The project worked around the existing house, which the architects used as the true base for the entire project. First of all they multiplied the spaces on its ground floor to create the rooms the client required, then they used the volume thus reclaimed to constructed a bridge-like expansion. The project was to take off with construction of an articulated connecting volume positioned above the old house. The final effect is very simple, so that its form is instantly readable.
The sawtooth roof creates oblique sheds recalling early twentieth-century factories, topped with solar panels.
The frame supporting the entire system was designed from the outset in CLT (Cross Laminated Timber), a wooden material which does not appear on the outside of the building, as the façade is covered with sheet metal. This duality is surprising upon entering the home, where screw connections in view connect big girders with the slender, elegant forms of pillars. Thus the external walls not only correspond to the infill elements, but their rigidifying structure contributes to the furnishing of the home, as the horizontal elements become an interesting bookcase, all without revealing that they form a part of the building’s frame.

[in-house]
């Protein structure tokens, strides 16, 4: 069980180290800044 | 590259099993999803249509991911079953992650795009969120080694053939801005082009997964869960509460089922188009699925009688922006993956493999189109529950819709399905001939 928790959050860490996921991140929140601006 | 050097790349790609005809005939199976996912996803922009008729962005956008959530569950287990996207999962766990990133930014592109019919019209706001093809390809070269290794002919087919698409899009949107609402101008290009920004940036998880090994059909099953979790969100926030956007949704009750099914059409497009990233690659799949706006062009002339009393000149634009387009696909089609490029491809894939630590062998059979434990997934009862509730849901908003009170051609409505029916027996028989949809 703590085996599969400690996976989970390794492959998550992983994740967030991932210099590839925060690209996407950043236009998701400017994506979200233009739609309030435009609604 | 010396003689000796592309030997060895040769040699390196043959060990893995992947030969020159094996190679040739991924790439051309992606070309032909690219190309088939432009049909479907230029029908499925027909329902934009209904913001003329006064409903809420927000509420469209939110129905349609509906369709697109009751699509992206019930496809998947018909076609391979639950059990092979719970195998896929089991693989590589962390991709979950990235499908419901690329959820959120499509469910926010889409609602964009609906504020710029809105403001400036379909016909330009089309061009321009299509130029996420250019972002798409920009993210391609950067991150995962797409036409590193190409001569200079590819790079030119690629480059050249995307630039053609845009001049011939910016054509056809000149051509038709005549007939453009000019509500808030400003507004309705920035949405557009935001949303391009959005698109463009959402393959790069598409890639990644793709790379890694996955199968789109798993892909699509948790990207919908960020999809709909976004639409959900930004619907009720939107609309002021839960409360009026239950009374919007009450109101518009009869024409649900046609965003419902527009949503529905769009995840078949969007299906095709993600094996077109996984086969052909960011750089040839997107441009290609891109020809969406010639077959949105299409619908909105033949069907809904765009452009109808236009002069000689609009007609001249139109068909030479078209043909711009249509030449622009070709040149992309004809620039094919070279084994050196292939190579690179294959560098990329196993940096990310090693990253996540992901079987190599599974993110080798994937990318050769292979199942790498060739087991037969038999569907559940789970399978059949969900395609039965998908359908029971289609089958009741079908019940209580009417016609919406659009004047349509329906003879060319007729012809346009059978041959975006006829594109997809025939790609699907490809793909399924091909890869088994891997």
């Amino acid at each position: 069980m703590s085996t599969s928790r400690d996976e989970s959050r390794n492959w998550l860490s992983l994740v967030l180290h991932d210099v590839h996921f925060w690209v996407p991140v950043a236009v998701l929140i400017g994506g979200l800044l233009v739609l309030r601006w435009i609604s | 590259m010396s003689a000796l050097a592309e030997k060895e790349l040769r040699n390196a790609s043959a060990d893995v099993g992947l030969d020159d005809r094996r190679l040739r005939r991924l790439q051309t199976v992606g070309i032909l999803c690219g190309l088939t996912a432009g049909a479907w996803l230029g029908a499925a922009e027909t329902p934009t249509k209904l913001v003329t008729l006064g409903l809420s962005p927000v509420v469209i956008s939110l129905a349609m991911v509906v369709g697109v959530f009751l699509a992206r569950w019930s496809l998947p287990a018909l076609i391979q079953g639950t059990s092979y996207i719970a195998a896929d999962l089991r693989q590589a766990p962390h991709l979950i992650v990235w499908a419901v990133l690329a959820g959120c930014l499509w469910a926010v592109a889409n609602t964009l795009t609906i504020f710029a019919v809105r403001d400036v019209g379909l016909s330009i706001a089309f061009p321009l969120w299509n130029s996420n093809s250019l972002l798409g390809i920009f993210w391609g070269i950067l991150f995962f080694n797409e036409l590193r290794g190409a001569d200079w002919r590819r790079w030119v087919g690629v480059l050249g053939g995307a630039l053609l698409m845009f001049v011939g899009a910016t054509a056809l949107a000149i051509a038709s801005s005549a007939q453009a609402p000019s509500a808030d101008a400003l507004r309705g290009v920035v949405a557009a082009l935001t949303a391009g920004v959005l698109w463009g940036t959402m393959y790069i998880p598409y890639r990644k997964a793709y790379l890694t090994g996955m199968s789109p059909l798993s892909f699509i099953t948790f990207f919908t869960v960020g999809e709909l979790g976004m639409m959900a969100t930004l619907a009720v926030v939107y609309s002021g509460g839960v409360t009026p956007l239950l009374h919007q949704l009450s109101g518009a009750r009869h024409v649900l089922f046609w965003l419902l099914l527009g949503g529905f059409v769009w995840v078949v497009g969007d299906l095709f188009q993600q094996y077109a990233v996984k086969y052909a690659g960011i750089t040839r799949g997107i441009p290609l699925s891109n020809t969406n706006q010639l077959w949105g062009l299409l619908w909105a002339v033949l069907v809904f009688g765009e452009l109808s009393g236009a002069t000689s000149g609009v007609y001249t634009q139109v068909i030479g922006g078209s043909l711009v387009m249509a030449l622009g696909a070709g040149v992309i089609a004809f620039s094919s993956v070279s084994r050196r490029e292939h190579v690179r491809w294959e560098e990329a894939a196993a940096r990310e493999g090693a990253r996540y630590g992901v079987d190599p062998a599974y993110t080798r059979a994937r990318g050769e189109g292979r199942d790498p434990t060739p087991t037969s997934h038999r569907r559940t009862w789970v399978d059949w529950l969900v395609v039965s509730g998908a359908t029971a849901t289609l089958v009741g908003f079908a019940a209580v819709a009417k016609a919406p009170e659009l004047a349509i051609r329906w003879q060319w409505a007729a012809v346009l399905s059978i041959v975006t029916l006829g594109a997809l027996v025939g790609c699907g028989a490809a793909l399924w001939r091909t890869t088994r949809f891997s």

The external cladding chosen by the architects is striking, for though the home is set in a beautiful pine grove, the corrugated panels of black sheet metal create interesting and original visual effects.
Project: FMD Architects - Melbourne
Project Location: Mornington Peninsula, Victoria, Australia
Project Team: Fiona Dunin, Jayme Collins, Bianca Pearson, Rob Kolak, Alex Peck, Andrew Carija, Owen Castley
Builder: CCB Envico Pty Ltd
Structural Engineer: Vistek Structural Engineers
CLT Supply: Xlam Australia, Stora Enso Austria
Engineered Connections: Rothoblaas Australia
Cladding/Roofing: Unlimited Roofing
Landscape Architect: Client
Floor Area: 560m2 new & refurbished
Site Area: 8 hectares
Photographer: Diana Snape